spoken by the Franks
Franks
between the 4th and 8th century. The language itself is poorly attested, but it gave rise to numerous loanwords in Old French. Old Dutch
Old Dutch
is the term for the Old Franconian dialects that were spoken in the Low Countries, including present-day Belgium, the Netherlands, and Western parts of today's Germany, until about the 12th century when it evolved into Middle Dutch. During the Merovingian period, Frankish had significant influence on the Romance languages
Romance languages
spoken in Gaul. As a result, many modern French words and placenames (including the country name "France") have a Germanic origin
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Pulpit Robe
The Geneva gown, also called a pulpit gown, pulpit robe, or preaching robe, is an ecclesiastical garment customarily worn by ordained ministers in the Christian churches that arose out of the historic Protestant Reformation
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Old French
Old French
Old French
(franceis, françois, romanz; Modern French: ancien français) was the language spoken in Northern France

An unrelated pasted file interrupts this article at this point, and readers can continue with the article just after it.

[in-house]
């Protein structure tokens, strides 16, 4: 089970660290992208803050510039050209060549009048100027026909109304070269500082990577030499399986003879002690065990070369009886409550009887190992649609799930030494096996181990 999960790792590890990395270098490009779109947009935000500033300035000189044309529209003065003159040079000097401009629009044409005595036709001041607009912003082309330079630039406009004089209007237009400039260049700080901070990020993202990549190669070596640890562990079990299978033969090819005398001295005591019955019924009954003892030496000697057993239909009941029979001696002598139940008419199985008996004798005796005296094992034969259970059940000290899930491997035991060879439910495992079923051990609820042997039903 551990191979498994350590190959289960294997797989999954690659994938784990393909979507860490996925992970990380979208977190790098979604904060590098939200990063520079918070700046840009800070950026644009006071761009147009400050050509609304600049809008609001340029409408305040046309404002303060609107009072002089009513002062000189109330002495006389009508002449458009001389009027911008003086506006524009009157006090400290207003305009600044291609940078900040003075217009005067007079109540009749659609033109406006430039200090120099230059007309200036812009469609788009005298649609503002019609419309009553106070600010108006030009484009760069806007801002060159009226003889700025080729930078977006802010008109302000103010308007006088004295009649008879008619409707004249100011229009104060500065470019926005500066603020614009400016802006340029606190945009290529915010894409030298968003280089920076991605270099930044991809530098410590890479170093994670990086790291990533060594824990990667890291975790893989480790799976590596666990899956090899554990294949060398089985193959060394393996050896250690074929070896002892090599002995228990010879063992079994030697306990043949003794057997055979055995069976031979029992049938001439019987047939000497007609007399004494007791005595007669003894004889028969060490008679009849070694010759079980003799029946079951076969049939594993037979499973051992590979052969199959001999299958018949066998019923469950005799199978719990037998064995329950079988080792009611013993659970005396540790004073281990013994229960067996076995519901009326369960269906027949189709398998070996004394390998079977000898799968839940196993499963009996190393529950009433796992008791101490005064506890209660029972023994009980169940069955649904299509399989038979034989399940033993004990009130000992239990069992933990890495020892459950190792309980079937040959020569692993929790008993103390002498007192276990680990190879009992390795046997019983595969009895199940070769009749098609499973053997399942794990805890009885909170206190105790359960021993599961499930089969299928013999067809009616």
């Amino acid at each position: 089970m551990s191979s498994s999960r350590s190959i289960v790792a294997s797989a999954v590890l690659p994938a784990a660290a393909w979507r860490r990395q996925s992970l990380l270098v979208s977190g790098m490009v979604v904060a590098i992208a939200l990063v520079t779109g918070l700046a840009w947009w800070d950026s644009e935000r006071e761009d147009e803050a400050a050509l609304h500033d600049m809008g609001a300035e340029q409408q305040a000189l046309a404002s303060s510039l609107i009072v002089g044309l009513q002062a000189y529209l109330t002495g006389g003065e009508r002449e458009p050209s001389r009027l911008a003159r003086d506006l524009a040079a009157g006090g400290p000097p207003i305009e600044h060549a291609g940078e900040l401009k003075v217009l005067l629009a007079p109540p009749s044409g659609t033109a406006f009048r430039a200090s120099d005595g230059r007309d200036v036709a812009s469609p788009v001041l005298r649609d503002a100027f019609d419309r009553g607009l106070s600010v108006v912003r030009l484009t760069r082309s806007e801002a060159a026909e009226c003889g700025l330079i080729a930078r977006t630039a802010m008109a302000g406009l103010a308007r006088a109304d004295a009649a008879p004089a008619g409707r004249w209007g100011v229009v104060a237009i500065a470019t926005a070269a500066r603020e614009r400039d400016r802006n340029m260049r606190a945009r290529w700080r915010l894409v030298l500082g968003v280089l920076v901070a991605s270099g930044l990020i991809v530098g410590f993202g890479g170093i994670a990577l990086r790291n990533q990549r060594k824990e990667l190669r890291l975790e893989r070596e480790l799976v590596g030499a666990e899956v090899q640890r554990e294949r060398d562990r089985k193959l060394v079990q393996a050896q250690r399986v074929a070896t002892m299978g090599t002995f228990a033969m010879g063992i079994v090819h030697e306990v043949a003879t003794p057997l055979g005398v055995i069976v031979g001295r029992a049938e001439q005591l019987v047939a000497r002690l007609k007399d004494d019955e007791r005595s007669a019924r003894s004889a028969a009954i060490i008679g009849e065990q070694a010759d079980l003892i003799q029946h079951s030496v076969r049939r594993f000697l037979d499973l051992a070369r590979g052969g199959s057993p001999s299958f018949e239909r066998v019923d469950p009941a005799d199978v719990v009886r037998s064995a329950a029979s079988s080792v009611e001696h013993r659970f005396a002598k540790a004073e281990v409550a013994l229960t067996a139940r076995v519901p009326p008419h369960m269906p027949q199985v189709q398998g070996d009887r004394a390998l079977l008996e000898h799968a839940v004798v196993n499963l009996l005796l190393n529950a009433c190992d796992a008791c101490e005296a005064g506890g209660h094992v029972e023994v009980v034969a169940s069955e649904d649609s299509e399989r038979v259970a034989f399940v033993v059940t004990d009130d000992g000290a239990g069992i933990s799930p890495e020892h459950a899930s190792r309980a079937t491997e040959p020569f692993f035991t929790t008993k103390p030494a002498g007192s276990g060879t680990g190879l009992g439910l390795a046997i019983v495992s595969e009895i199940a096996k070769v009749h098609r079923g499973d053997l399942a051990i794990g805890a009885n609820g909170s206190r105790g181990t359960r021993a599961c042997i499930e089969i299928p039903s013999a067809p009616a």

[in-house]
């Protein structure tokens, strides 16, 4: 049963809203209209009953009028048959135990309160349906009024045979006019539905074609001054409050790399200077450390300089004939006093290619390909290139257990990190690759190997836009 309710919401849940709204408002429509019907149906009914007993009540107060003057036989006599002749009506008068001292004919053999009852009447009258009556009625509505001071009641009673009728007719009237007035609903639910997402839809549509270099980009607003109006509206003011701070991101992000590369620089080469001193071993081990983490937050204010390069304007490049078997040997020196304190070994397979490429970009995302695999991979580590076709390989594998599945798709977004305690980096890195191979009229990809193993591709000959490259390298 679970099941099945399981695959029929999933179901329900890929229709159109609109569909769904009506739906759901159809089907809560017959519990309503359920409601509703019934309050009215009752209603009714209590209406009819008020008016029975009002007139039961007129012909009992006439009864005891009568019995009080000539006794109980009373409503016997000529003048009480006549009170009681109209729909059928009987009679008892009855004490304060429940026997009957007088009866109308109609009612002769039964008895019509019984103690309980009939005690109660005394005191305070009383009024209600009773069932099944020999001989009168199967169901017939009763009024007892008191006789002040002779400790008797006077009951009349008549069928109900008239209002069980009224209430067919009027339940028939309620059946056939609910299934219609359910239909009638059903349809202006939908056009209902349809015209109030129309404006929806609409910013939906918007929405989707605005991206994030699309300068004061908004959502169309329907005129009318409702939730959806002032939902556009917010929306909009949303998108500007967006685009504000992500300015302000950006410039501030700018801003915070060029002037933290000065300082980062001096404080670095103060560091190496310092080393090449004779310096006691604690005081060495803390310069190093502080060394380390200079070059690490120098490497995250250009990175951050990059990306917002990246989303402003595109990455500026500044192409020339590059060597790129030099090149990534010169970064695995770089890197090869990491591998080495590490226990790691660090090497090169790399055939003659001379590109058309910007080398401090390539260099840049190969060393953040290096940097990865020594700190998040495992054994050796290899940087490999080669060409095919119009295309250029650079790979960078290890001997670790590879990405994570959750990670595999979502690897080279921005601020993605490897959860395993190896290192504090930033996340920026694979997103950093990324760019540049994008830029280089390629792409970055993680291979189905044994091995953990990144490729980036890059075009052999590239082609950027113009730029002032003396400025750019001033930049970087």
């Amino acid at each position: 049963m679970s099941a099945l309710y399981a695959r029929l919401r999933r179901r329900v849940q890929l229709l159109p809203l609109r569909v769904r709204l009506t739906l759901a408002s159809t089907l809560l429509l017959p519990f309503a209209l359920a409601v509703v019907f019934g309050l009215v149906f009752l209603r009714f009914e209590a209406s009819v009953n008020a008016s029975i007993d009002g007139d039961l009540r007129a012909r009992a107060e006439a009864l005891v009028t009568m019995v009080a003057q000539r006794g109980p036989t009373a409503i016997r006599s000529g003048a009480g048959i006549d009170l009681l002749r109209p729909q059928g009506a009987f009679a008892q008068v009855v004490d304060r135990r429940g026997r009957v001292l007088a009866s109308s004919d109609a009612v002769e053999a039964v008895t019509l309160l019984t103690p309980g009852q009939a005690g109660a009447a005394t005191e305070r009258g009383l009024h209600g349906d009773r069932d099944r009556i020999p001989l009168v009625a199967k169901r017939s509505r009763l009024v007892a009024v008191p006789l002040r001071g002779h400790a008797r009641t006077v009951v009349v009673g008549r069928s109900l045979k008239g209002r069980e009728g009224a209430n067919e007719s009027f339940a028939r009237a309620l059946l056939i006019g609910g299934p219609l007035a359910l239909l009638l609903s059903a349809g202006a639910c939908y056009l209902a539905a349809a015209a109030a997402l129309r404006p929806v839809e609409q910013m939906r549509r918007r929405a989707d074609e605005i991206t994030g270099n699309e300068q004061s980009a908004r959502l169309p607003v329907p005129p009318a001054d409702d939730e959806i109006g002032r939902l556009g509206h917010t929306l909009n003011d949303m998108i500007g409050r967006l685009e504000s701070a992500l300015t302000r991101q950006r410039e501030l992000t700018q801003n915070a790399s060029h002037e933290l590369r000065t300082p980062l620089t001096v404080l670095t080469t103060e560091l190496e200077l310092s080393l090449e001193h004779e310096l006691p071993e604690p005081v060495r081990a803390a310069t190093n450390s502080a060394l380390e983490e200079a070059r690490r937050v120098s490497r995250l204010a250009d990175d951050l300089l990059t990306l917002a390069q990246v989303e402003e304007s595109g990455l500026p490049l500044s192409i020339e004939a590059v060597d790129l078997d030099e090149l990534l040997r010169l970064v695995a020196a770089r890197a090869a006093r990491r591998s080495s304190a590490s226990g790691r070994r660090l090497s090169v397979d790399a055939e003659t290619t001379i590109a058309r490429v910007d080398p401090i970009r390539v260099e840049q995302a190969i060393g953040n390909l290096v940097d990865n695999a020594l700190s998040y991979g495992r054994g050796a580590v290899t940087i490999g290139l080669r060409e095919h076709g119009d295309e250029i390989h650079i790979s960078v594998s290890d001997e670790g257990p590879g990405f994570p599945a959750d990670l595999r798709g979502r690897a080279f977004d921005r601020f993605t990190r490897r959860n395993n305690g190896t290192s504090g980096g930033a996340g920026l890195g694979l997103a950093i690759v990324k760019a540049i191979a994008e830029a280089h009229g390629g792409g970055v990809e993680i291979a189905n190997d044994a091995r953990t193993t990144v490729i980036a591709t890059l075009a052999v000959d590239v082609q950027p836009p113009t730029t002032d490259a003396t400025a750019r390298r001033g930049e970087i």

France
from the 8th century to the 14th century. In the 14th century, these dialects came to be collectively known as the langue d'oïl, contrasting with the langue d'oc or Occitan language
Occitan language
in the south of France
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Sleeve
A sleeve (O. Eng. slieve, or slyf, a word allied to slip, cf. Dutch sloof) is the part of a garment that covers the arm, or through which the arm passes or slips. The pattern of the sleeve is one of the characteristics of fashion in dress, varying in every country and period. Various survivals of the early forms of sleeve are still found in the different types of academic or other robes. Where the long hanging sleeve is worn it has, as still in China
China
and Japan, been used as a pocket, whence has come the phrase to have up one's sleeve, to have something concealed ready to produce. There are many other proverbial and metaphorical expressions associated with the sleeve, such as to wear one's heart upon one's sleeve, and to laugh in one's sleeve. Sleeve
Sleeve
length varies from barely over the shoulder (cap sleeve) to floor-length